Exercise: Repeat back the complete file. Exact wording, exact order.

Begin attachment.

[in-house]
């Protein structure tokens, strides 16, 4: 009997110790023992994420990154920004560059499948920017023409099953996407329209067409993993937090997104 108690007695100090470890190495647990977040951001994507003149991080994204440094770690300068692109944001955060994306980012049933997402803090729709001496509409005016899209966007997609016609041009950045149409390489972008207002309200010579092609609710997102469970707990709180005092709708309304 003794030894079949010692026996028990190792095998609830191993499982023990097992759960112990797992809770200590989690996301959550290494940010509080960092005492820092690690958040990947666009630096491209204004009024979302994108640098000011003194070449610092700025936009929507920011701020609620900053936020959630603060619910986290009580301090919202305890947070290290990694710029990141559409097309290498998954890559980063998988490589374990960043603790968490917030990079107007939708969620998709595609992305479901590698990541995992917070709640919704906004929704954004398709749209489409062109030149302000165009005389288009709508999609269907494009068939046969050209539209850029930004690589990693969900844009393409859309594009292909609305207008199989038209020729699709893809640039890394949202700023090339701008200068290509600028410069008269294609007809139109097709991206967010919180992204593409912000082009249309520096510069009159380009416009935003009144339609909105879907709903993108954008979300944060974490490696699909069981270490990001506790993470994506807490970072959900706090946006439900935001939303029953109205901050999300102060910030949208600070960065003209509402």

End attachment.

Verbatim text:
[in-house]
């Protein structure tokens, strides 16, 4: 009997110790023992994420990154920004560059499948920017023409099953996407329209067409993993937090997104 108690007695100090470890190495647990977040951001994507003149991080994204440094770690300068692109944001955060994306980012049933997402803090729709001496509409005016899209966007997609016609041009950045149409390489972008207002309200010579092609609710997102469970707990709180005092709708309304 003794030894079949010692026996028990190792095998609830191993499982023990097992759960112990797992809770200590989690996301959550290494940010509080960092005492820092690690958040990947666009630096491209204004009024979302994108640098000011003194070449610092700025936009929507920011701020609620900053936020959630603060619910986290009580301090919202305890947070290290990694710029990141559409097309290498998954890559980063998988490589374990960043603790968490917030990079107007939708969620998709595609992305479901590698990541995992917070709640919704906004929704954004398709749209489409062109030149302000165009005389288009709508999609269907494009068939046969050209539209850029930004690589990693969900844009393409859309594009292909609305207008199989038209020729699709893809640039890394949202700023090339701008200068290509600028410069008269294609007809139109097709991206967010919180992204593409912000082009249309520096510069009159380009416009935003009144339609909105879907709903993108954008979300944060974490490696699909069981270490990001506790993470994506807490970072959900706090946006439900935001939303029953109205901050999300102060910030949208600070960065003209509402």